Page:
Last week, the editor-in-chief sent us the Web link of an article about a newspaper. What I liked was the look and feel of the page, which was like a real magazine on the Web.
It was fed through Readability (www.readability.com) – an application, or app, that helps you bookmark or download your favourite content and read it in a look that makes you feel comfortable.
While content is exploding on the Net,our behaviour pattern has changed. Being on the Web is like visiting a library. You can read in a library, but then you don’t have to be there all the time and in fact, cannot be. Just as you borrow books from your library, apps like Readability help you organise the stuff you discover or subscribe to in a format that is convenient for your eyes, your back or for your time.
It is not the only one. Read It Later(www.readitlaterlist.com) helps you queue up articles, or even videos, from more than 300content apps, and again, is available across leading platforms such as Google’s Android or Apple’s iOS.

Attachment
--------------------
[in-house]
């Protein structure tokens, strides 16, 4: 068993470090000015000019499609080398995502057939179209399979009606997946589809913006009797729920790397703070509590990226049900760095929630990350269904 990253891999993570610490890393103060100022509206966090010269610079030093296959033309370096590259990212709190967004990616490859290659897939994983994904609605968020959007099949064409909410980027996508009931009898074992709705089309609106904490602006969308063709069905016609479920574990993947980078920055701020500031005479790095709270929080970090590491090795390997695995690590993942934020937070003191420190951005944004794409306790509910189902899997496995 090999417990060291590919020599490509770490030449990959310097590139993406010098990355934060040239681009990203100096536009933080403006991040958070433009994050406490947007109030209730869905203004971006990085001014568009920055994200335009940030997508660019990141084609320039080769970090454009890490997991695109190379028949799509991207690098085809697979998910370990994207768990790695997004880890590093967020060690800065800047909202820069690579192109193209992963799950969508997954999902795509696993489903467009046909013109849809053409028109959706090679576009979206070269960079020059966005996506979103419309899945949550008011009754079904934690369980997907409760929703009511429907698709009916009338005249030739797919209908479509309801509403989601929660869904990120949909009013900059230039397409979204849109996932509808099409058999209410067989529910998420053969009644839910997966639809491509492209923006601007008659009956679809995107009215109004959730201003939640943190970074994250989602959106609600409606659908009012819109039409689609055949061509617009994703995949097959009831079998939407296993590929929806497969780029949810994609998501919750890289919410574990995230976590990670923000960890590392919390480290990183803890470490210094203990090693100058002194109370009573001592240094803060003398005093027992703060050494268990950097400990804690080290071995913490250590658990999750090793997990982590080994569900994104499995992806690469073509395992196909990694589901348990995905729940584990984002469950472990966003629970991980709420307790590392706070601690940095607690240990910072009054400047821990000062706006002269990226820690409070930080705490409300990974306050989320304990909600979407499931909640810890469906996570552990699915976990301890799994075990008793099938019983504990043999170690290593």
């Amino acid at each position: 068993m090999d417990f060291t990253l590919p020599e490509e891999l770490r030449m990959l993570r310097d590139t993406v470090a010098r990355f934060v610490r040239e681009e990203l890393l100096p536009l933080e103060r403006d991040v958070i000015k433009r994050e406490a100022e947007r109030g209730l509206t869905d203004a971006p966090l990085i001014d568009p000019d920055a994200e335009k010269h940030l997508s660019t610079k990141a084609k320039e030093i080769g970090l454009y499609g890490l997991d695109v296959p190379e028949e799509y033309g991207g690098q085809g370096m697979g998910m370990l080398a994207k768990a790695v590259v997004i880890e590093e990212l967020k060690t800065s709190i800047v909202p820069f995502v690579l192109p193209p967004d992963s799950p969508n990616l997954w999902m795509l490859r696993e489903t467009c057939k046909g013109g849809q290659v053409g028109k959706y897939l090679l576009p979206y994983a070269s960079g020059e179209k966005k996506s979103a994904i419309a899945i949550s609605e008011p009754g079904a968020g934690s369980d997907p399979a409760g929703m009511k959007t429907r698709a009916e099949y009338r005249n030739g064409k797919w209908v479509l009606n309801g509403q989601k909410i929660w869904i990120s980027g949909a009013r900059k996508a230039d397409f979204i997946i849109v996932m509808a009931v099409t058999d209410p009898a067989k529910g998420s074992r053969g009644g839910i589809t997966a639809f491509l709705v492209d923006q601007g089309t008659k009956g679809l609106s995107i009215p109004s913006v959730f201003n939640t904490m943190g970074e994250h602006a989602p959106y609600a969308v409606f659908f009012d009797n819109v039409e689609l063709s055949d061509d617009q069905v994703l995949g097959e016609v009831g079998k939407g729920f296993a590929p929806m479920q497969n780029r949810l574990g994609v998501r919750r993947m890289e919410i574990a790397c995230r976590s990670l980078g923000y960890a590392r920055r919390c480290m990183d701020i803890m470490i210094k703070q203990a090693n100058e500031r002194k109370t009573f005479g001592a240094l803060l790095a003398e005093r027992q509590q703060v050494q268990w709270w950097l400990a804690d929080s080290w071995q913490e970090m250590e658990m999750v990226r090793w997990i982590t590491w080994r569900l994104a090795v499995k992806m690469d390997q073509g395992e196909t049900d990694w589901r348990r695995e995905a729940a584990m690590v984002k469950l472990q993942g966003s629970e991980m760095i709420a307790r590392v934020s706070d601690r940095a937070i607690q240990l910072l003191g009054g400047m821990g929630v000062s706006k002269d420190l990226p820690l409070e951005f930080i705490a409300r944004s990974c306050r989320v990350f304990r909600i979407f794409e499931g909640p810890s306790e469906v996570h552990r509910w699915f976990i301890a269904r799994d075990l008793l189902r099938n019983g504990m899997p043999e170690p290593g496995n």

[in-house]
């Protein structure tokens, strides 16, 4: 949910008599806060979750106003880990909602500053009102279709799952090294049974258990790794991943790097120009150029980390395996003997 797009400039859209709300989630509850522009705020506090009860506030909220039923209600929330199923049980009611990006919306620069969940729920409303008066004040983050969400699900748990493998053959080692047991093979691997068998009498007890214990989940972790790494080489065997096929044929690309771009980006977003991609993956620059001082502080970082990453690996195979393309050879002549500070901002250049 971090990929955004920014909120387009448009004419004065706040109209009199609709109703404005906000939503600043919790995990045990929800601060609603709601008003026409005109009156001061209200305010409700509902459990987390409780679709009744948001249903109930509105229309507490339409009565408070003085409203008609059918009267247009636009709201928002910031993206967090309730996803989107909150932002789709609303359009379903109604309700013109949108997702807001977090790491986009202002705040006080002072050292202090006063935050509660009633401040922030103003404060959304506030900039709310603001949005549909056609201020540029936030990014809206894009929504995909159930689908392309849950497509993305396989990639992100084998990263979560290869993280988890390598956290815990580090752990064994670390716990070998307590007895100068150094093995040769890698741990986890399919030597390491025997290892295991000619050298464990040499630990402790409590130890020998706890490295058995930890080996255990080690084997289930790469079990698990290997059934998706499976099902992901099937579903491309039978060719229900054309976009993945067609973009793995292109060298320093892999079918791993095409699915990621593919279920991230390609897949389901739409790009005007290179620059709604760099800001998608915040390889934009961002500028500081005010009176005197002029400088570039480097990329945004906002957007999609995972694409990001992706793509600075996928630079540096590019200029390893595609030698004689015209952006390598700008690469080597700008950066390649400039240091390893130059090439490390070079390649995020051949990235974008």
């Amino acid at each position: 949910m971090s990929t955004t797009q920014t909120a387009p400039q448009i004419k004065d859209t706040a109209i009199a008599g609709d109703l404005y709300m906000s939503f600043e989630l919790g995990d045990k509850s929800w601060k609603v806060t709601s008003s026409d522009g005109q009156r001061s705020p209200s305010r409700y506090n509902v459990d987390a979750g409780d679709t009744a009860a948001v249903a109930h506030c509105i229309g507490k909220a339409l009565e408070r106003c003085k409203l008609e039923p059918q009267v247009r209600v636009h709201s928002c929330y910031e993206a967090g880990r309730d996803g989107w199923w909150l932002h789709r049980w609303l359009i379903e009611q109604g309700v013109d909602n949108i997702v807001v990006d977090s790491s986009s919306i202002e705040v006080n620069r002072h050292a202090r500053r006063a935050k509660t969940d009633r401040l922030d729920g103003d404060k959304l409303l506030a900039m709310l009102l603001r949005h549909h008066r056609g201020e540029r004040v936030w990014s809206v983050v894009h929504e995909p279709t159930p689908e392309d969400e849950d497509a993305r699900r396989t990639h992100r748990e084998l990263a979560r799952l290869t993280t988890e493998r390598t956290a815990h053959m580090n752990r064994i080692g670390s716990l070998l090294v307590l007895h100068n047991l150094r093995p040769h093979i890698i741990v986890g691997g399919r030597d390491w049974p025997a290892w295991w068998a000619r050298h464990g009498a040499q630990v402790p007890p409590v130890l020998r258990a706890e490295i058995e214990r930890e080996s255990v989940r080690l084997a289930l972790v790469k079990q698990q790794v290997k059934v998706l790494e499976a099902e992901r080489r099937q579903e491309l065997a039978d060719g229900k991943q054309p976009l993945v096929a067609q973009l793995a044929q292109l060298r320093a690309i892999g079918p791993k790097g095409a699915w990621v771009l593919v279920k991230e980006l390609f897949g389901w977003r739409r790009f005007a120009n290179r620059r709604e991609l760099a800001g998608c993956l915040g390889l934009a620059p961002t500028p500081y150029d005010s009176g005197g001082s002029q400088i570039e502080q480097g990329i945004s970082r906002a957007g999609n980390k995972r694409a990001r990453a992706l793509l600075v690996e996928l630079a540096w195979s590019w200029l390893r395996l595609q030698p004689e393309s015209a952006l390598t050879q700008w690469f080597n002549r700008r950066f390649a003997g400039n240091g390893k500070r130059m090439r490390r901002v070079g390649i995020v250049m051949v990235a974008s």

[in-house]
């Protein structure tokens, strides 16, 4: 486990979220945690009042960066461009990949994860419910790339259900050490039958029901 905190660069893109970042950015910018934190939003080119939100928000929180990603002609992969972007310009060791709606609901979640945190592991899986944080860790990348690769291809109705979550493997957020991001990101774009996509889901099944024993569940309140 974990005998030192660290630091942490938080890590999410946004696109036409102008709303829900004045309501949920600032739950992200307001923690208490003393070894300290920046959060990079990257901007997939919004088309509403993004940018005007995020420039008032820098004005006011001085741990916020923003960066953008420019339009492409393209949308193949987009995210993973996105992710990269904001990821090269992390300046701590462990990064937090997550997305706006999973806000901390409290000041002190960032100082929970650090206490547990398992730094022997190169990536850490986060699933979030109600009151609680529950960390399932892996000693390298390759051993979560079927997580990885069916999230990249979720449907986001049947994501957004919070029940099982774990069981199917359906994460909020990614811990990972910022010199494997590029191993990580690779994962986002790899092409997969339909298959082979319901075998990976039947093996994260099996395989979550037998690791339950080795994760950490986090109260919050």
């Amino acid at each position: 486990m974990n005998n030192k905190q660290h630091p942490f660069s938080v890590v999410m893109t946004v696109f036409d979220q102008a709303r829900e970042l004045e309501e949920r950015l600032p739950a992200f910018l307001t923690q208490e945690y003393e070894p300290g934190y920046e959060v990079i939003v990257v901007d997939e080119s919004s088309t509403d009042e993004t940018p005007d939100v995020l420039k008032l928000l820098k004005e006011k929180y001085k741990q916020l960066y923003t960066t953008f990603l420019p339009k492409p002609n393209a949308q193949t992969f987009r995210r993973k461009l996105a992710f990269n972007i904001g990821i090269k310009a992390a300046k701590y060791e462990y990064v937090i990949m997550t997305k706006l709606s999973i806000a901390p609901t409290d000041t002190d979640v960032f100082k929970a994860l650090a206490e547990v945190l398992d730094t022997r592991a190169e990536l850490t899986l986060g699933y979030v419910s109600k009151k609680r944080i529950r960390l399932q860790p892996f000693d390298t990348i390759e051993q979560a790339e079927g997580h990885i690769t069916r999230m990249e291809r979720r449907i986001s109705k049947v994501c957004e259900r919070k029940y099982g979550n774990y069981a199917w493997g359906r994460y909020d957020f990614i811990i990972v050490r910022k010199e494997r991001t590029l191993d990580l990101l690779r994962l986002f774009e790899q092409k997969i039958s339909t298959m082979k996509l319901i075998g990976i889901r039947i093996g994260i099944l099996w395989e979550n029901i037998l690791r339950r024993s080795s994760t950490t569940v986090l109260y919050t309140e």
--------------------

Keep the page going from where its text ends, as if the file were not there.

Apple has its own Flipboard, which helps you personalise the content that is being shared with you on social media sites such as Twitter and Facebook. Through a “social news magazine” the Apple system also gives you Zite (www.zite.com) that intelligently develops pages to match your preference and helps you generate a personalised magazine and has back-end partnerships with publishers.
Yahoo’s Livestand app helps you aggregate content from professional news sources, not just random stuff from social media sites.
Google has an app called Currents (www.google.com/producer/currents) that does pretty much the same stuff for tablets and smartphones, with different variants for Android and Apple platforms.
These apps are revolutionising the way we consume Web content. The future is in convenience and customisation of content.